One major thing that I’ve been questioning is whether by “helping” whether we’re actually helping. What if we aren’t? What if I’m contributing to increasing pain and suffering in the long run? Because in the end, is it the length of someone’s life that is important or the quality of it. And is it the actual quality in comparison to others’ lives, or is it the quality that you make of it. In other words… by changing the lives of certain societies that may be poor and dying of illnesses that are curable, we are changing other aspects, including, inevitably, their perception of what is possible. As they see more lives being saved and more opportunities.. more material possessions… won’t they just keep wanting more? Isn’t that a major problem with our society? So many people have so much, and yet they just want more. What if we’re turning them into us? I thought that perhaps by respecting their culture, being open and with my desire to absorb everything about their culture, I would not be imposing my own, but one particular conversation really made me think….
In Arusha, I was documenting a Mobility Clinic that makes wheelchairs and special chairs for children with cerebral palsy. There are 4 men and 1 woman, but the 1 woman was out sick for the first 2 days I was there. Unfortunately, they didn’t have many orders due to a lack of sponsors and a lack of a program to find sponsors, so they had a lot of down time during which we discussed problems, projects ideas, their lives, and the Tanzanian society. We were talking about women’s roles, which in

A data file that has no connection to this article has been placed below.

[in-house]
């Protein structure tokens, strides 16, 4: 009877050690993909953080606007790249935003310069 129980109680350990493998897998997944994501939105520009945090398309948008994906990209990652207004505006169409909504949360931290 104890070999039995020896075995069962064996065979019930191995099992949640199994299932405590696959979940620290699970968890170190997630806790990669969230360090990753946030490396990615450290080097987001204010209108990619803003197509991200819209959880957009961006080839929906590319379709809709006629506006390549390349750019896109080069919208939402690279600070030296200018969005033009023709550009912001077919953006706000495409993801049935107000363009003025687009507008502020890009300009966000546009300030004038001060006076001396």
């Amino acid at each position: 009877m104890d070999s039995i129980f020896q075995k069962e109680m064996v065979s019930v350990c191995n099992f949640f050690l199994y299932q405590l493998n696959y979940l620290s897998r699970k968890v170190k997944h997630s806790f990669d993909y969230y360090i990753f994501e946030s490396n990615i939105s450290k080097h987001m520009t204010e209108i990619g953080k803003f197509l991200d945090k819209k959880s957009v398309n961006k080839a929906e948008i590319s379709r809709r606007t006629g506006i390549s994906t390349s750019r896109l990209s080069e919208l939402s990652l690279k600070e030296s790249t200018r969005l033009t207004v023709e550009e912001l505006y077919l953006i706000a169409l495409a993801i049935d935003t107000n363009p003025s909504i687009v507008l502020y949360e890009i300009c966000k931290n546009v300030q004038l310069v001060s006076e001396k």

There are other immediate problems that arise from our "helping." Noone would say that saving lives is bad. However, if we go into Uganda lets say, and save every life that we can, the natural selection process will be interrupted. The already overpopulated nation will be even more populated. Families that can barely afford to raise their living children and send them to school will have even more living children to take care of. Noone wants to say lets let these children die, but we have to develop all aspects in parallel which is no easy task. We must educate, empower, and (forgive the cliche) teach them how to fish instead of just blindly saving lives and treating diseases. Perhaps this is something everyone else already realized... but its something I recently discovered.. and it is no easy feat. There are very few organizations or individuals that work on all aspects at once and there are very few ngos that work together. Progress isn't being done in parallel, but rather at their own paces. I cannot emphasize enough how important parallel development is. Otherwise our helping may end up hurting.
btw, i know the pictures are kind of random, the first is of one of the men (luke) from mobility care spoking a wheel... and the second is of a coffee bean tree. yes, they grow on trees. and they're green. weird...